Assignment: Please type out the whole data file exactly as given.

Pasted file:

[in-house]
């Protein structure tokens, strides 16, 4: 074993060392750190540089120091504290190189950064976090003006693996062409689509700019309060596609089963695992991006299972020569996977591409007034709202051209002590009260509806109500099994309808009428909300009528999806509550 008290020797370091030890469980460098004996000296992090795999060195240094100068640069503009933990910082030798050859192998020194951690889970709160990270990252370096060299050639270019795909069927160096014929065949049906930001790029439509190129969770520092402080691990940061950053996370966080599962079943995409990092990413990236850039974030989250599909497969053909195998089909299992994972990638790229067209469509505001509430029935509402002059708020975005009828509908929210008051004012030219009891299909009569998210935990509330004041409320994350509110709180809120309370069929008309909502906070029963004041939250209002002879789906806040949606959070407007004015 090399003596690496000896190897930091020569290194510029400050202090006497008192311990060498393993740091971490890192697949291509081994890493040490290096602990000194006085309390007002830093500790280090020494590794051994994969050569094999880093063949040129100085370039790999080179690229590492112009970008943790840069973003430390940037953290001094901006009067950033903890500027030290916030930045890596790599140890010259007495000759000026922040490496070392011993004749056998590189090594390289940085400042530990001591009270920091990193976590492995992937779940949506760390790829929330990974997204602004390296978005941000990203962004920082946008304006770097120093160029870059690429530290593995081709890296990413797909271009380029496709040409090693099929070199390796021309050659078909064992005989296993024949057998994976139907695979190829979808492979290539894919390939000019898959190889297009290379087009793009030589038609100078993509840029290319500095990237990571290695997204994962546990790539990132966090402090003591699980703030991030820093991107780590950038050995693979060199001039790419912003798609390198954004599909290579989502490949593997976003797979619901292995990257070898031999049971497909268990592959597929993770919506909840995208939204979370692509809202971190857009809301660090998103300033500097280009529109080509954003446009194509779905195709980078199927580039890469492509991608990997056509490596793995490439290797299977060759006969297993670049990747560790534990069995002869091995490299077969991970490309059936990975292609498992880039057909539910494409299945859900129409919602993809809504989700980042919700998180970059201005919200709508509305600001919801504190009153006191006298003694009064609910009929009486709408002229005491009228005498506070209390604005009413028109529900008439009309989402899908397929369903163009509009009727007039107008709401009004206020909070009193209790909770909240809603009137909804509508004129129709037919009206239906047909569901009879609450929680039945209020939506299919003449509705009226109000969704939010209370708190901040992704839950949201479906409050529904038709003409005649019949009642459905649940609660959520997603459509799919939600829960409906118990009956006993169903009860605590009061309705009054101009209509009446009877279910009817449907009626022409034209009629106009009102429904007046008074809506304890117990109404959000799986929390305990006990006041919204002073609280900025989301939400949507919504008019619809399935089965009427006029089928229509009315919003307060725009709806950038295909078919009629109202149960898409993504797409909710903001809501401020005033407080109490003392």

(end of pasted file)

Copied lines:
[in-house]
């Protein structure tokens, strides 16, 4: 074993060392750190540089120091504290190189950064976090003006693996062409689509700019309060596609089963695992991006299972020569996977591409007034709202051209002590009260509806109500099994309808009428909300009528999806509550 008290020797370091030890469980460098004996000296992090795999060195240094100068640069503009933990910082030798050859192998020194951690889970709160990270990252370096060299050639270019795909069927160096014929065949049906930001790029439509190129969770520092402080691990940061950053996370966080599962079943995409990092990413990236850039974030989250599909497969053909195998089909299992994972990638790229067209469509505001509430029935509402002059708020975005009828509908929210008051004012030219009891299909009569998210935990509330004041409320994350509110709180809120309370069929008309909502906070029963004041939250209002002879789906806040949606959070407007004015 090399003596690496000896190897930091020569290194510029400050202090006497008192311990060498393993740091971490890192697949291509081994890493040490290096602990000194006085309390007002830093500790280090020494590794051994994969050569094999880093063949040129100085370039790999080179690229590492112009970008943790840069973003430390940037953290001094901006009067950033903890500027030290916030930045890596790599140890010259007495000759000026922040490496070392011993004749056998590189090594390289940085400042530990001591009270920091990193976590492995992937779940949506760390790829929330990974997204602004390296978005941000990203962004920082946008304006770097120093160029870059690429530290593995081709890296990413797909271009380029496709040409090693099929070199390796021309050659078909064992005989296993024949057998994976139907695979190829979808492979290539894919390939000019898959190889297009290379087009793009030589038609100078993509840029290319500095990237990571290695997204994962546990790539990132966090402090003591699980703030991030820093991107780590950038050995693979060199001039790419912003798609390198954004599909290579989502490949593997976003797979619901292995990257070898031999049971497909268990592959597929993770919506909840995208939204979370692509809202971190857009809301660090998103300033500097280009529109080509954003446009194509779905195709980078199927580039890469492509991608990997056509490596793995490439290797299977060759006969297993670049990747560790534990069995002869091995490299077969991970490309059936990975292609498992880039057909539910494409299945859900129409919602993809809504989700980042919700998180970059201005919200709508509305600001919801504190009153006191006298003694009064609910009929009486709408002229005491009228005498506070209390604005009413028109529900008439009309989402899908397929369903163009509009009727007039107008709401009004206020909070009193209790909770909240809603009137909804509508004129129709037919009206239906047909569901009879609450929680039945209020939506299919003449509705009226109000969704939010209370708190901040992704839950949201479906409050529904038709003409005649019949009642459905649940609660959520997603459509799919939600829960409906118990009956006993169903009860605590009061309705009054101009209509009446009877279910009817449907009626022409034209009629106009009102429904007046008074809506304890117990109404959000799986929390305990006990006041919204002073609280900025989301939400949507919504008019619809399935089965009427006029089928229509009315919003307060725009709806950038295909078919009629109202149960898409993504797409909710903001809501401020005033407080109490003392």